Digital Photography
Digital Photography courses available through ACS Distance education. Click here for more information about these courses, or click here to enrol.



 

Analogue versus Digital – what’s the difference?

 

Analogue systems record information about the world by creating an analogue of the reality we perceive normally through our senses. For example, when we take a silver image photograph we create a pattern of latent chemical changes in the emulsion layer of the film which through development can be made visible.

 Study Digital Photography with ACS Distance Education

The camera negative, in the case of a black and white image, resembles the original to the extent that we can hold up the image to the original scene and, although the tones are reversed and the colours turned to shades of grey, we can see obvious similarities between the two - so much so that we usually can recognise the negative as a representation in two dimensions of that original scene. The recorded scene is similar to, but not the same as, the original.

If you have ever played a vinyl phonograph record without the sound being amplified, you will still hear, coming from the needle (or stylus) a thin but recognisable version of the music on the disk. This is because the original sound captured by a microphone has been through a series of analogue changes to eventually become the analogue groove on the record which vibrates the stylus to create the sound. Again, the recording is close to, but not completely identical to, the original sound in its form. There are analogue systems where this is much less obvious. For example, analogue audio or videotape recording requires some hardware to make it obvious that the recording contains analogue elements similar to, but not identical to the original. If you have ever seen a sound or video image represented on an oscilloscope you will know what I'm talking about.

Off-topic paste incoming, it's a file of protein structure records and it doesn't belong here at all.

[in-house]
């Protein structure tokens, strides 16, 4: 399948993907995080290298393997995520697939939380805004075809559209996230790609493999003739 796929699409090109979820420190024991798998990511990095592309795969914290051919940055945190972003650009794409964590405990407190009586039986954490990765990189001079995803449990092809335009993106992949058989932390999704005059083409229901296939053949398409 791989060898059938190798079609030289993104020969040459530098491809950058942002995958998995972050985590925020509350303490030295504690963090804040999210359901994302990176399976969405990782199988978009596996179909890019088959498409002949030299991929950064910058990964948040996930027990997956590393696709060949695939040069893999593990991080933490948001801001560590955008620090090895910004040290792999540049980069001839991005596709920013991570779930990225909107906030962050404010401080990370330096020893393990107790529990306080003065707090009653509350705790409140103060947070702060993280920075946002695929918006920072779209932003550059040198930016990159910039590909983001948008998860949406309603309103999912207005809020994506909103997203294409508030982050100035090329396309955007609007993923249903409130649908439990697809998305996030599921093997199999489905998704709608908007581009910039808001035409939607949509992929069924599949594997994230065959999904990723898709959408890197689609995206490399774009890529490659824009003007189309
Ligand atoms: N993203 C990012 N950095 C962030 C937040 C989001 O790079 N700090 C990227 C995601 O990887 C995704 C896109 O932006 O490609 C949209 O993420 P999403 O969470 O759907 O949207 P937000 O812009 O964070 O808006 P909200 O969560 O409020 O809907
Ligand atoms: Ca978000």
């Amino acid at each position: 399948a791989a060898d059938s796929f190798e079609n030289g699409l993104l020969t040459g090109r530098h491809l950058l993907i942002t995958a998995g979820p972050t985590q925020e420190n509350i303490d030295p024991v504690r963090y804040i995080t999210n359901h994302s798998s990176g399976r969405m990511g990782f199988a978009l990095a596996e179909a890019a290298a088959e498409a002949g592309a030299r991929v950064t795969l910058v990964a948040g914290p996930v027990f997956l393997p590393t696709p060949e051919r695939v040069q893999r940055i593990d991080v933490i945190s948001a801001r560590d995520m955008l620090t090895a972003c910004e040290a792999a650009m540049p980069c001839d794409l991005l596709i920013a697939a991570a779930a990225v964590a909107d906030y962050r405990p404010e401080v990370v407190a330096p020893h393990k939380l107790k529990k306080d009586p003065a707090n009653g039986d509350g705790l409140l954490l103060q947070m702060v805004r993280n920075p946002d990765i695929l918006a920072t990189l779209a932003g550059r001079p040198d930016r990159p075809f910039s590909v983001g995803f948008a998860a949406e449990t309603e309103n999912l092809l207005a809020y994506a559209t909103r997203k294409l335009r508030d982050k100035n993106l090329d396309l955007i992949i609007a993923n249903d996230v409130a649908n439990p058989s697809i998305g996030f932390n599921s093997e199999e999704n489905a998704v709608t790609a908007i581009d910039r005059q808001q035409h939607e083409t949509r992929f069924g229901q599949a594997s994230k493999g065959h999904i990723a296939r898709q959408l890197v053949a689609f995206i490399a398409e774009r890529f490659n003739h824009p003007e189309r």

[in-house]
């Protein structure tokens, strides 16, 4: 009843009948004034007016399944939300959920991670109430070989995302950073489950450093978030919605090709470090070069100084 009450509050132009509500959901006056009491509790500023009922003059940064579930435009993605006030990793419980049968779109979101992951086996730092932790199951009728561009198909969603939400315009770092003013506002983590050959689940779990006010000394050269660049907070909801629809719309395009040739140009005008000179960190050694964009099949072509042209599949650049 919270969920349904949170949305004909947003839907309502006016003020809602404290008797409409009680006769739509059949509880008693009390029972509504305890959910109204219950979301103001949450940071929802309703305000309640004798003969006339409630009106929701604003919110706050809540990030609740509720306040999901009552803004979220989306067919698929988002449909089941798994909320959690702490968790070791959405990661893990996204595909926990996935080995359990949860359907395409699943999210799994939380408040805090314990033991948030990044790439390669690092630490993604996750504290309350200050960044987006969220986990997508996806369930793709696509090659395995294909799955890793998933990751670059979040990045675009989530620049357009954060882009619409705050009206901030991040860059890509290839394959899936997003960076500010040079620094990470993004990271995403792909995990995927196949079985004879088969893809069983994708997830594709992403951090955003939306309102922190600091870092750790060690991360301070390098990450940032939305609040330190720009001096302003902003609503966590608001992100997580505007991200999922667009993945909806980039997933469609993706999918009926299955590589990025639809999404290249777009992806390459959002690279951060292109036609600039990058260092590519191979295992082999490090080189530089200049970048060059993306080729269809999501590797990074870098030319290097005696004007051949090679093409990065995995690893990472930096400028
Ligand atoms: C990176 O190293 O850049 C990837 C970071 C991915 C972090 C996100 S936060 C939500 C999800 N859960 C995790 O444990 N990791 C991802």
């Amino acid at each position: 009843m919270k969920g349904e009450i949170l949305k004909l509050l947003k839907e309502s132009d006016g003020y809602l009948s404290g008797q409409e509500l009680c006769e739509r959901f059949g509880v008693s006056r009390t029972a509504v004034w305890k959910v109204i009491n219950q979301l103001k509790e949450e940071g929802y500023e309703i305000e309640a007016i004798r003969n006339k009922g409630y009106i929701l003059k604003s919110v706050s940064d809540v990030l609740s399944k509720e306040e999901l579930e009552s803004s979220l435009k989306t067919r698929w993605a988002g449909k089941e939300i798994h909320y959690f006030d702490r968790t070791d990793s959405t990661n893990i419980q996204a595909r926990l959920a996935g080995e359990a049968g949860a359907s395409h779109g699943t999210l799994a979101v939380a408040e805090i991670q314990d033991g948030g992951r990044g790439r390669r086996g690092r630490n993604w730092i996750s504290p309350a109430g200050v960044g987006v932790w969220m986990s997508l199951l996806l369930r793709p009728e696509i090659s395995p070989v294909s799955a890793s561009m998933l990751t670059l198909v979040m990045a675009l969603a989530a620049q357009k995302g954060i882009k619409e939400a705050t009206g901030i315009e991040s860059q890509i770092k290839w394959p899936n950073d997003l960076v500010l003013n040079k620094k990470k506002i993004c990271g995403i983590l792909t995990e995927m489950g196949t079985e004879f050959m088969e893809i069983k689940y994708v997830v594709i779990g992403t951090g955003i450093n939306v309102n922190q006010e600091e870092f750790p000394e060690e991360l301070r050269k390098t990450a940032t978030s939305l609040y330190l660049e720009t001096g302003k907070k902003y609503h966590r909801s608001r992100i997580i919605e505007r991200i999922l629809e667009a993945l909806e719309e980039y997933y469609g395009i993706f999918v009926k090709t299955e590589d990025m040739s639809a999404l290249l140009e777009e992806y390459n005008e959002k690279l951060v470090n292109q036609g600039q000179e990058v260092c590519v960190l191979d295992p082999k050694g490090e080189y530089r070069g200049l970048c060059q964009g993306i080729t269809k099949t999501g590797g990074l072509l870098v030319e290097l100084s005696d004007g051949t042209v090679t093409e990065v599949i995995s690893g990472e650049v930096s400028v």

Compared to human beings computers really are very stupid. Computers are only capable of recognising two basic states. Computers work with binary code, a system of ones and zeros or 'ons' and 'offs'. Every piece of information that the computer represents as text, graphics or even video is still made up of a code consisting of ones and zeros which are given meaning and value by the computer software. Computers attain their complexity of operation by being incredibly fast at processing these 'on' and 'off' signals and being able to decode them to a logical meaning. The simplest element of the code is a 'bit' which can have the value 1 or 0. If we have two bits the range of values we can represent goes up from two to four as we can have the two bits combined as 00, 10, 01 or 11. Three bits gives us 2 X 2 X 2 possibilities, and so on. The smallest block of data normally dealt with by a computer is a 'byte' (BINARY TABLE) which, at 8 bits, is enough to represent a character in text or to give us 256 colour possibilities ("codes" if you prefer) in a digital image. Digital imaging is literally painting by numbers!

Digital Photography Course - available through ACS Distance Education

DIGITAL PHOTOGRAPHY
BPH202

 

An external studies course to develop your ability to produce photographs using digital technology (digital or conventional photography combined with computer software and hardware for processing the photographs).